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The Cost Savings Potential of Biosimilar Drugs in the United States

December 16, 2014 Comments off

The Cost Savings Potential of Biosimilar Drugs in the United States
Source: RAND Corporation

The U.S. Food and Drug Administration (FDA) is expected to release final regulations outlining lower-cost approval pathway requirements for so-called biosimilar drugs. The introduction of biosimilars is expected to reduce prices, albeit to a lesser degree than small-molecule generics. This Perspective combines prior research and recent data to estimate cost savings in the U.S. market. We predict that biosimilars will lead to a $44.2 billion reduction in direct spending on biologic drugs from 2014 to 2024, or about 4 percent of total biologic spending over the same period, with a range of $13 billion to $66 billion. While our estimate uses recent data and transparent assumptions, we caution that actual savings will hinge on the specifics of the final FDA regulations and on the level of competition.

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An Assessment of the Present and Future Labor Market in the Kurdistan Region — Iraq

December 15, 2014 Comments off

An Assessment of the Present and Future Labor Market in the Kurdistan Region — Iraq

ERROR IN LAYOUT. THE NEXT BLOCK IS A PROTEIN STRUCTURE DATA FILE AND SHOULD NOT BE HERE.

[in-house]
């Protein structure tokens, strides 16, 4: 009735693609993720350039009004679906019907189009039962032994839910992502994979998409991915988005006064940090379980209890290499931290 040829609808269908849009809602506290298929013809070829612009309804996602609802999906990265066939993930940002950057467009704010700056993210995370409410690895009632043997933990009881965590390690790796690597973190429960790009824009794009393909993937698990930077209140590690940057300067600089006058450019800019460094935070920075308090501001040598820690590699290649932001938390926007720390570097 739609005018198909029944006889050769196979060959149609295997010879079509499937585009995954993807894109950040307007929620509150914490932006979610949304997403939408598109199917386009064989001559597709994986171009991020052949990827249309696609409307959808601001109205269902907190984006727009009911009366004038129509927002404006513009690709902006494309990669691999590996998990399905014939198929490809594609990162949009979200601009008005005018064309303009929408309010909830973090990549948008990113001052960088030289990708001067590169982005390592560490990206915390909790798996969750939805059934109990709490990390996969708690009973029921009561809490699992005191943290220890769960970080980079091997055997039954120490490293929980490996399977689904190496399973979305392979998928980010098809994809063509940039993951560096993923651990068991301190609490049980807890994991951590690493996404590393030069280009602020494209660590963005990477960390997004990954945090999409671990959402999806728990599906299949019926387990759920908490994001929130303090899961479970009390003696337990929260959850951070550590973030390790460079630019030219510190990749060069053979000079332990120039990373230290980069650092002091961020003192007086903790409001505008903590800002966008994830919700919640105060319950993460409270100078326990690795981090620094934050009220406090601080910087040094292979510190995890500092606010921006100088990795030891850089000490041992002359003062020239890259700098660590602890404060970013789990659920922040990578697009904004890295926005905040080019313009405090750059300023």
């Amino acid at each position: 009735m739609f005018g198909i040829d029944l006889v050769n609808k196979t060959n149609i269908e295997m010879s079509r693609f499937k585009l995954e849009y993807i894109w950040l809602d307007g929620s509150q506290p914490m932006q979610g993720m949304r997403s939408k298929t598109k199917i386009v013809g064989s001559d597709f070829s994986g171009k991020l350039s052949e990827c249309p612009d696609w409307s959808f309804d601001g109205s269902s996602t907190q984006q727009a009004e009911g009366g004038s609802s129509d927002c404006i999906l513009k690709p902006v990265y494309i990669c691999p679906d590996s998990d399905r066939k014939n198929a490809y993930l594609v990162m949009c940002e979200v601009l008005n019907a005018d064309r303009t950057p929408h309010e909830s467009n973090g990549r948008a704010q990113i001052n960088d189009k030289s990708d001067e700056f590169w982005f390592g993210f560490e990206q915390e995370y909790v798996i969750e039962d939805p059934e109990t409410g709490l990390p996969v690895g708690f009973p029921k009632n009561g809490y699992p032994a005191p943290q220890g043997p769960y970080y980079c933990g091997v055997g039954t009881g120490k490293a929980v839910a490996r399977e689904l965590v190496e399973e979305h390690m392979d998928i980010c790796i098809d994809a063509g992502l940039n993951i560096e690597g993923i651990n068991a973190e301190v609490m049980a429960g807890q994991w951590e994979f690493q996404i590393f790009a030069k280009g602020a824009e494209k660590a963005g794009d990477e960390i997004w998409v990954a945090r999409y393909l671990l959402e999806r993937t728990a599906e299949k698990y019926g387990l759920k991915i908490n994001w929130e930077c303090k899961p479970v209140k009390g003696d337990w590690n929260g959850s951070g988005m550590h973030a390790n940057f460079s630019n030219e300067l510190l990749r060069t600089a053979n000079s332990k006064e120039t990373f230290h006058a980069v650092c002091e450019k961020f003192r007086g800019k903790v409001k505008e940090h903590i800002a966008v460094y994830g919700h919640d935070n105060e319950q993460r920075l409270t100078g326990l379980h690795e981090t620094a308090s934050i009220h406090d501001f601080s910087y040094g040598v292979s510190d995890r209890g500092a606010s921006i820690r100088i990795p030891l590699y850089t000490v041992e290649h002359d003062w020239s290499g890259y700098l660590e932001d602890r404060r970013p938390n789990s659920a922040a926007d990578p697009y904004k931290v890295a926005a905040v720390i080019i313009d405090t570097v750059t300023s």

Source: RAND Corporation

The study addresses the question of how the Kurdistan Regional Government can improve the private-sector labor market in the Kurdistan Region — Iraq (KRI). Doing so will involve creating mechanisms by which job-seekers can develop the right skills and find employers who will hire them, employers can find the employees they need, and the government can create an enabling environment in which the best matches between job-seekers and employers can be made. The study estimates the likely number and education levels of new job-seekers through 2020. It conducts an original, scientific survey to learn about employer perceptions of skill gaps in the KRI. Then, it investigates sectoral employment growth in comparison economies to identify promising growth sectors. Finally, it outlines policy steps for the government to take to improve the functioning of the private-sector labor market.